An article in today's Everett Herald looks at staff safety in our state's prisons as it relates to the recent DOC performance audit.
Michelle Woodrow, your Local 117 President and Director of Corrections & Law Enforcement is quoted in piece.
Woodrow talked to the Herald after her testimony at the Joint Legislative Audit and Review Committee (JLARC) hearing last Wednesday in Olympia.
Despite reforms, Washington prison workers still feel unsafe
OLYMPIA — The murder of a Monroe corrections officer in 2011 incited Washington to develop and deploy the nation's most comprehensive approach to improving the safety of prison staff.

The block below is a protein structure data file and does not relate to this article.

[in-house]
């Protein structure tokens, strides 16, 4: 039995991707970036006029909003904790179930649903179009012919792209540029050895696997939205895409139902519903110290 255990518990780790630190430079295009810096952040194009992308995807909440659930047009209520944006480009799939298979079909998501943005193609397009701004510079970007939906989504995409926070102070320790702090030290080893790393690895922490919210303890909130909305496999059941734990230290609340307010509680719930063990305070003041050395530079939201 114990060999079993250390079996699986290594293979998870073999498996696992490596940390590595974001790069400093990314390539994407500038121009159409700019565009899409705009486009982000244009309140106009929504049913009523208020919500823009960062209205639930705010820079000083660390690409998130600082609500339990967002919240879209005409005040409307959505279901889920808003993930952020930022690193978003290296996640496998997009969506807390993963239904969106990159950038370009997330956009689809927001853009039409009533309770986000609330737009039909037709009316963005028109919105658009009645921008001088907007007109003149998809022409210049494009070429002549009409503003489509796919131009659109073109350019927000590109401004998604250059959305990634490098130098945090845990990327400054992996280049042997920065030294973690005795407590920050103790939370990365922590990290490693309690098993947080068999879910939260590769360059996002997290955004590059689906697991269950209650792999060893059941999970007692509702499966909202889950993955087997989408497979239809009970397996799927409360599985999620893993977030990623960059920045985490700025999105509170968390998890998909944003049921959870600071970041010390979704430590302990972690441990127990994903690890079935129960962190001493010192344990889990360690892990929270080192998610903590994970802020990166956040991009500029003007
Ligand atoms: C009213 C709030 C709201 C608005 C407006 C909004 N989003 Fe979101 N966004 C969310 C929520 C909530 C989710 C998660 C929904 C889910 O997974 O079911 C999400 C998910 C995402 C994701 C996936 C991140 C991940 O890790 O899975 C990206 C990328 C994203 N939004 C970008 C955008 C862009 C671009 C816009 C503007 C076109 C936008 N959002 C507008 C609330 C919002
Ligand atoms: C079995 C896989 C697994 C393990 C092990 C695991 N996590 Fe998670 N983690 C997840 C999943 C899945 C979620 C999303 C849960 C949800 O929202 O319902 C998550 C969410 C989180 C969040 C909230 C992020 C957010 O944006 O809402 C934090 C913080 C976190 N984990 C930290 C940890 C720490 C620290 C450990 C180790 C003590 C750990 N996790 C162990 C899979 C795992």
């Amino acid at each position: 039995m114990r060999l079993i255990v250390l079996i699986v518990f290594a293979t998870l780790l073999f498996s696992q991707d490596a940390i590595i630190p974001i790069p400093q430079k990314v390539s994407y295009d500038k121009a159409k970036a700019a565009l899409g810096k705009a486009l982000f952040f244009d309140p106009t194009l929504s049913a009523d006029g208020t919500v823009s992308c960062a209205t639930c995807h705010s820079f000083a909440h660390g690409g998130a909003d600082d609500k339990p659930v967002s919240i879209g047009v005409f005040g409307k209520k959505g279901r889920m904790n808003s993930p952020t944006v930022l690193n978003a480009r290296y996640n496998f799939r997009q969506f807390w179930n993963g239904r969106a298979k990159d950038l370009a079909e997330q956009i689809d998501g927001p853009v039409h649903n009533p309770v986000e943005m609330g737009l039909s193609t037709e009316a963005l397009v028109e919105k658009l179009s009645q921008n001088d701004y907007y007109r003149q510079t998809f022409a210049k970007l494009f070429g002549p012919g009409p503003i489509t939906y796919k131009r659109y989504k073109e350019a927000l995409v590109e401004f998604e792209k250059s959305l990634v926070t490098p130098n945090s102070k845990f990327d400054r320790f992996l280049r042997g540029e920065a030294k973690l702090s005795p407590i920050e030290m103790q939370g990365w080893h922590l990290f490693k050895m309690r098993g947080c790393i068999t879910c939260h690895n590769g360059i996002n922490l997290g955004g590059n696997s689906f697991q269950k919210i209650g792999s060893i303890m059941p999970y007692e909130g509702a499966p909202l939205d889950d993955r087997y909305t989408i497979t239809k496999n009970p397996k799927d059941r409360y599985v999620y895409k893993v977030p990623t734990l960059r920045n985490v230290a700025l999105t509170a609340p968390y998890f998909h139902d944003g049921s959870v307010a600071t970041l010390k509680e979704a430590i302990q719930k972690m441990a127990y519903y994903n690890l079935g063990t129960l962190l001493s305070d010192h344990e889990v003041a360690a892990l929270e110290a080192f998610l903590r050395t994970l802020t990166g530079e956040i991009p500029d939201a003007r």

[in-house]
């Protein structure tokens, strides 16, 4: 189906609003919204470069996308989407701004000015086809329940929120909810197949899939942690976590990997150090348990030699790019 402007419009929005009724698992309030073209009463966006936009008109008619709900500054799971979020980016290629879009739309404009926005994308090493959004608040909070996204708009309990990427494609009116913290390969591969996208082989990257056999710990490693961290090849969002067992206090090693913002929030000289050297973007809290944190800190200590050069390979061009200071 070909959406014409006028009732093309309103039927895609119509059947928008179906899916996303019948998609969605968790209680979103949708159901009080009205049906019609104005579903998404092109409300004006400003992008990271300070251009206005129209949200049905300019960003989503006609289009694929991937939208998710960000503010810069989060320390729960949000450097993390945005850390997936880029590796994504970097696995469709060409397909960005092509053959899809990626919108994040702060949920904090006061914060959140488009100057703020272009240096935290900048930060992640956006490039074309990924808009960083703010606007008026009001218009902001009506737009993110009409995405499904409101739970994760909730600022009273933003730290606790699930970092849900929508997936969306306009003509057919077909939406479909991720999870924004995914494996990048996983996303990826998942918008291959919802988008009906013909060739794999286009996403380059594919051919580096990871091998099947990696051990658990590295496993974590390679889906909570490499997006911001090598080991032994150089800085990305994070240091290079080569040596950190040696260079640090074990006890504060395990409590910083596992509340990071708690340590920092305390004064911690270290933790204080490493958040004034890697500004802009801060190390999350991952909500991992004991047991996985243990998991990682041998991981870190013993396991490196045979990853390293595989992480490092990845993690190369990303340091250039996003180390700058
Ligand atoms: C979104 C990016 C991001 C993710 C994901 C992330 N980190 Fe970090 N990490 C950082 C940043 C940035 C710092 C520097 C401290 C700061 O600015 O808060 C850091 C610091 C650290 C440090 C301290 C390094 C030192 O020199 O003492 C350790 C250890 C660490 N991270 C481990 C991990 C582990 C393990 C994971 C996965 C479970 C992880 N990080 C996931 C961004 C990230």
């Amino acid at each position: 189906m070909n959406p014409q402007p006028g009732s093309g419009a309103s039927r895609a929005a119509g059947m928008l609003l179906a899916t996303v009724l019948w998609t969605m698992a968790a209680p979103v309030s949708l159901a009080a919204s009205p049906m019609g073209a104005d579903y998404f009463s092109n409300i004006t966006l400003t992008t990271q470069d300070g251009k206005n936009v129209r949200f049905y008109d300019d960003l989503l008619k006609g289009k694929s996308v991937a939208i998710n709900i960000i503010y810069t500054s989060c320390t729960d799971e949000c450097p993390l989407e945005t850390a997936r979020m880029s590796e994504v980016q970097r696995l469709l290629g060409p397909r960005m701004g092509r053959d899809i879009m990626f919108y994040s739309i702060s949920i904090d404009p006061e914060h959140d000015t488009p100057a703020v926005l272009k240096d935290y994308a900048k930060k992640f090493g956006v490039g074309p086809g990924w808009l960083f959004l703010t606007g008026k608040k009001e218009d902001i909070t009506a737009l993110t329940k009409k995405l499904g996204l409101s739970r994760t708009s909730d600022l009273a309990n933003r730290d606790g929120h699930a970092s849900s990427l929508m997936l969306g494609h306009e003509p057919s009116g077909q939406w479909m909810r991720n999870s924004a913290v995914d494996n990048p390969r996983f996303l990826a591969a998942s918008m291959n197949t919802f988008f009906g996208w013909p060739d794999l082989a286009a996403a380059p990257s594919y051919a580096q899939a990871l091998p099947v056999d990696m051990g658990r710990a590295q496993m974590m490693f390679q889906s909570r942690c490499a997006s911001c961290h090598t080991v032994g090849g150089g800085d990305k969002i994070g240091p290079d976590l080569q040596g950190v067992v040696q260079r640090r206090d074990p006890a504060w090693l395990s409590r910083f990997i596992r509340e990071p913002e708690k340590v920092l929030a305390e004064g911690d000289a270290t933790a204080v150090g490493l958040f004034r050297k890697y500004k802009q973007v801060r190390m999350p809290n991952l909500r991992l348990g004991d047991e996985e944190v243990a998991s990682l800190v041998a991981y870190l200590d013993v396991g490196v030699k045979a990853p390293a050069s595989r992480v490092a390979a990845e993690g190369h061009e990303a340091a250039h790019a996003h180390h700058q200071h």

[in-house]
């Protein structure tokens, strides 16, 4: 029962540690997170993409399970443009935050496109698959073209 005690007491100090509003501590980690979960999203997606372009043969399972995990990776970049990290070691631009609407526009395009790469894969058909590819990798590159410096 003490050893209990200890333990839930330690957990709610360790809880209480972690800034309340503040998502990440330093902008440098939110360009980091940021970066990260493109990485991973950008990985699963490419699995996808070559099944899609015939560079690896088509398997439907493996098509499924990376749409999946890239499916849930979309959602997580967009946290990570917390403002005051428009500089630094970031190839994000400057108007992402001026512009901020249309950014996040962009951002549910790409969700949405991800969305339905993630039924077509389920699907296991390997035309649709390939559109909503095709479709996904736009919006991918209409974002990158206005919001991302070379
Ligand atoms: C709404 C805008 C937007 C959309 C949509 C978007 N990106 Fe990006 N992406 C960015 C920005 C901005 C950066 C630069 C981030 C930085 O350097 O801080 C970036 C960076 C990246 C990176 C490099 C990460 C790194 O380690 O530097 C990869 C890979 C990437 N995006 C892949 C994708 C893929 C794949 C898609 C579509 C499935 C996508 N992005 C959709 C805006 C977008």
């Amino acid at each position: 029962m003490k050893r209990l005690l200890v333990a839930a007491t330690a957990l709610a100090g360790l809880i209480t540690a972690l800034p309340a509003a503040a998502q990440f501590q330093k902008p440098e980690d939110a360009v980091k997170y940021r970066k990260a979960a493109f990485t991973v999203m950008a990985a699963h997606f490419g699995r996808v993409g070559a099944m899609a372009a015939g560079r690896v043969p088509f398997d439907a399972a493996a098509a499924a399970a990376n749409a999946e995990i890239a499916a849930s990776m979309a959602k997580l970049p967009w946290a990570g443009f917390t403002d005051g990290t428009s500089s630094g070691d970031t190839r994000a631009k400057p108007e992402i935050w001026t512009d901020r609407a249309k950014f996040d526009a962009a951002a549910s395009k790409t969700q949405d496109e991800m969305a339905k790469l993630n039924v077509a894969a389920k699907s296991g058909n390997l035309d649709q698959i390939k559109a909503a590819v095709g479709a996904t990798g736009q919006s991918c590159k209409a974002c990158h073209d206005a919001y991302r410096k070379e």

But even with added security cameras, upgraded equipment and revised practices since Jayme Biendl's death, more than half of those working inside Washington's 12 prisons do not actually feel safer, according to findings in a performance audit presented to state lawmakers Wednesday.
And the mood is most dour at the Monroe Correctional Complex where only a third reported feeling safer now and 85 percent don't think it will be safer in the near future.
“I think the survey was spot-on with what we're hearing,” said Michelle Woodrow, president and director of corrections and law enforcement for Teamsters Local 117 which represents correctional officers. “Our members are echoing what the auditors said.”